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Frank Henenlotter - Guests

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Last Show Recap

Melvin Dummar says a grand conspiracy has denied him his portion of billionaire Howard Hughes' vast estate. Many consider Dummar to be a fraud but an in-depth investigation by Gary Magnesen has apparently shown Dummar to be a good samaritan who saved Hughes from certain death. Both joined George Knapp to discuss why Hughes was in the desert, as well as those who schemed to deny Dummar and several institutions of their rightful share of the Hughes estate. In the first hour, veteran music journalist Joel Selvin talked about the notorious Rolling Stones Altamont concert of 1969, considered by many to be rock’s darkest day.

Upcoming Shows

Mon 09-26  Medical Controversies/ Lucid Dreaming Tue 09-27  JFK Assassination/ Open Lines Wed 09-28  Alternative Health/ Strange & Unexplained Thu 09-29  Earthfiles Reports Fri 09-30  Haunted Objects/ Open Lines

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Frank Henenlotter

Special Guest

Biography:

Writer/director Frank Henenlotter began making 8mm films as a teenager. His 16mm black-and-white short "Slash of the Knife" actually played at a 42nd Street midnight show with John Water's "Pink Flamingos." Henenlotter briefly worked as a commercial artist and graphic designer prior to embarking on a career as a filmmaker. Henenlotter's pictures are distinguished by their offbeat plots, cheerfully lowbrow humor, excessive gore, and pervasively sordid atmosphere.

Henenlotter made a smashing horror film debut with the marvelously gruesome and sleazy monster splatter gem "Basket Case" (1981), which delivered a surprisingly substantial amount of touching pathos along with the expected over-the-top explicit violence and hilariously scuzzy humor. Henenlotter's follow-up fright feature was the inspired "Brain Damage" (1987), another grotesquely original and imaginative tale. "Frankenhooker" (1990) was an uproariously rude'n'raunchy tongue-in-cheek hoot while both "Basket Case" sequels are very amusing and enjoyable affairs. Outside of writing and directing, Frank has been responsible for reissuing an enormous volume of vintage 60s and 70s horror, soft-core and exploitation movies on VHS and DVD alike for Something Weird Video; he has also served as an extremely funny, lively and entertaining moderator on numerous DVD commentaries for Something Weird Video. After a regrettably lengthy absence from filmmaking, Frank Henenlotter made a welcome comeback with the typically bizarre "Bad Biology" (2008).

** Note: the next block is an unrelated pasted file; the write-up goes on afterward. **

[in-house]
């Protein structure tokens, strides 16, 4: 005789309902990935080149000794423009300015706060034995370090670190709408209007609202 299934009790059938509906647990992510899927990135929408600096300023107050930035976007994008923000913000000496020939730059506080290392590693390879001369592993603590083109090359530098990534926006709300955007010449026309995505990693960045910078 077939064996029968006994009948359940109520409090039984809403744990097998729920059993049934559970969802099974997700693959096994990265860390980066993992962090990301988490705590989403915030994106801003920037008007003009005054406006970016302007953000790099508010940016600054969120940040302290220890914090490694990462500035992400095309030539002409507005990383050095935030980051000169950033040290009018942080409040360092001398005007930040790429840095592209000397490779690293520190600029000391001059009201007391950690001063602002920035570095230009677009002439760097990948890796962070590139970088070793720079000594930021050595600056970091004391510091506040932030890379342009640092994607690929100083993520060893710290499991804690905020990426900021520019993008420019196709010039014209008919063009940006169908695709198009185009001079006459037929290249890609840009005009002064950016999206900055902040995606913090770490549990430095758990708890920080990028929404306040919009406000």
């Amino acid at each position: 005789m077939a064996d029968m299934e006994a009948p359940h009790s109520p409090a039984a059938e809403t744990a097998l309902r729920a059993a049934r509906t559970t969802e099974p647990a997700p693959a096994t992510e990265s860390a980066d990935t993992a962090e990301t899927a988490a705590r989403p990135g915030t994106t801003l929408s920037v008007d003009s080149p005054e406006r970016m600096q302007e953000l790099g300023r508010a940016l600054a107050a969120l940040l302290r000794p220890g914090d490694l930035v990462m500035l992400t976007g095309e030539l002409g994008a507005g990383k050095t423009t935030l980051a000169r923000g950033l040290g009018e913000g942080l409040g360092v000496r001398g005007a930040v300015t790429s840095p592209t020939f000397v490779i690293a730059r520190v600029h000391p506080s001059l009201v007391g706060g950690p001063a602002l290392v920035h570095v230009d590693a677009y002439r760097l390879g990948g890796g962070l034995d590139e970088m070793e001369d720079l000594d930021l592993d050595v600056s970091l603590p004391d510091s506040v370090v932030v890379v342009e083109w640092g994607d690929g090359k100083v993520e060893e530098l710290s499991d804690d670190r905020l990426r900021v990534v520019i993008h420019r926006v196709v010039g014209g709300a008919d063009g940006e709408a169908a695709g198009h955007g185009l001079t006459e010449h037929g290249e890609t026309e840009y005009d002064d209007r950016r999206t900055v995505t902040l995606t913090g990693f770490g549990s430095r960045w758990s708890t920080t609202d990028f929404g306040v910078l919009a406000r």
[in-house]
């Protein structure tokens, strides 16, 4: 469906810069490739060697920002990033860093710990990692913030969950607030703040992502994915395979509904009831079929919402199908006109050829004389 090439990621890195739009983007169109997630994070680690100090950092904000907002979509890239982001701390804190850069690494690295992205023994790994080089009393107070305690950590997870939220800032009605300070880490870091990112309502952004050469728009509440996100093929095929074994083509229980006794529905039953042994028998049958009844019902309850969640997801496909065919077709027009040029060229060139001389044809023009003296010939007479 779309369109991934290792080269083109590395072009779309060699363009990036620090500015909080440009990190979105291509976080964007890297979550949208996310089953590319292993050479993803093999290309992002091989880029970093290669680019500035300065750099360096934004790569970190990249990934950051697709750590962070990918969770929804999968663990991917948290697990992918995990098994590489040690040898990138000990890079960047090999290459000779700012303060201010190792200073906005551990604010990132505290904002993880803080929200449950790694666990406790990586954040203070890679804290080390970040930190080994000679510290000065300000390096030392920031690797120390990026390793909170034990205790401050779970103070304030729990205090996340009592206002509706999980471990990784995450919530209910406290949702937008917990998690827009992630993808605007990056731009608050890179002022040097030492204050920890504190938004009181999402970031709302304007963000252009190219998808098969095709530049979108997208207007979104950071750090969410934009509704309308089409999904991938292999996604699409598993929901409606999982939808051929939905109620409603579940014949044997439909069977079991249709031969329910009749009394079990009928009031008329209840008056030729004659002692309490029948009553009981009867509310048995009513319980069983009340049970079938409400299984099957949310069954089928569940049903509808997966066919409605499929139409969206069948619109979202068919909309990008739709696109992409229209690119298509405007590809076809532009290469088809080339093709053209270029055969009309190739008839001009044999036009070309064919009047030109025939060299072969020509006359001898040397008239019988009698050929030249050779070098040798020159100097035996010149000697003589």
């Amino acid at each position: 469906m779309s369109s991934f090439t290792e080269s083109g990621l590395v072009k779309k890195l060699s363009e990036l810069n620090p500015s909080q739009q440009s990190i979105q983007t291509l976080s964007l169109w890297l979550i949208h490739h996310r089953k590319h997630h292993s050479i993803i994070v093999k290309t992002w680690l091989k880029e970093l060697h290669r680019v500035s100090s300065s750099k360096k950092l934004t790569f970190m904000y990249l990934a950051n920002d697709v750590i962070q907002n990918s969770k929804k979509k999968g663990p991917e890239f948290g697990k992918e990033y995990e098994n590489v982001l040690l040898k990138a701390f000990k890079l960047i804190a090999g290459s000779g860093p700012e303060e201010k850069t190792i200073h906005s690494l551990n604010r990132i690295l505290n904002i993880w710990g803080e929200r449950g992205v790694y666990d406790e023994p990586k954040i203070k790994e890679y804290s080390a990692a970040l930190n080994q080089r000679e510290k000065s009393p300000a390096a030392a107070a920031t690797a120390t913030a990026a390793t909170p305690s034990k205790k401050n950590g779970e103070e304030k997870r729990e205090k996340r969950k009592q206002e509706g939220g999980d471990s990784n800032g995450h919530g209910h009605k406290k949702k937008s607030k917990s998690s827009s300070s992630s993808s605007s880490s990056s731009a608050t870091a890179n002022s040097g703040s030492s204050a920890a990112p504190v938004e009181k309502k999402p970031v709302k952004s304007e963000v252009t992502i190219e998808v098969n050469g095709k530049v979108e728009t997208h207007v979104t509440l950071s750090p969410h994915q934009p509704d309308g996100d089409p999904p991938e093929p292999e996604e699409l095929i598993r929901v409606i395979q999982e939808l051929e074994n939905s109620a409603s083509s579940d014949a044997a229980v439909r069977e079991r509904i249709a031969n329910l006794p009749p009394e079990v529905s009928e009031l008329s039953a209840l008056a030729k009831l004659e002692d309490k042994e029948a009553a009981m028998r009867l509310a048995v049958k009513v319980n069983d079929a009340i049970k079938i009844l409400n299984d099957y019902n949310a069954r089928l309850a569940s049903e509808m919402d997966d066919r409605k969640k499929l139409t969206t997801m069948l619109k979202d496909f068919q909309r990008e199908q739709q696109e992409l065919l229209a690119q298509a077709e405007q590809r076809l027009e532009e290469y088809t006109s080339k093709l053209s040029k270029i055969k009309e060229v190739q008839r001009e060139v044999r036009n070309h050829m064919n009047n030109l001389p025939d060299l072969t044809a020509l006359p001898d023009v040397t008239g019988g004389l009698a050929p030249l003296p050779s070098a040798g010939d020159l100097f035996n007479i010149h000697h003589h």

Websites:

Past Shows:

Unexplained Crime Stories

Ingrid Dean, detective sergeant, forensic artist, and 20-yr. police veteran in the Michigan State Police Force, discussed her work researching true stories from the front lines of law enforcement which were purportedly shaped by angels, apparitions, and unexplainable phenomena. Police officers Alan L. White, Herman Brown, and Anthony V. Rosales, joined the discussion throughout the night. In... More »

Host: Ian Punnett
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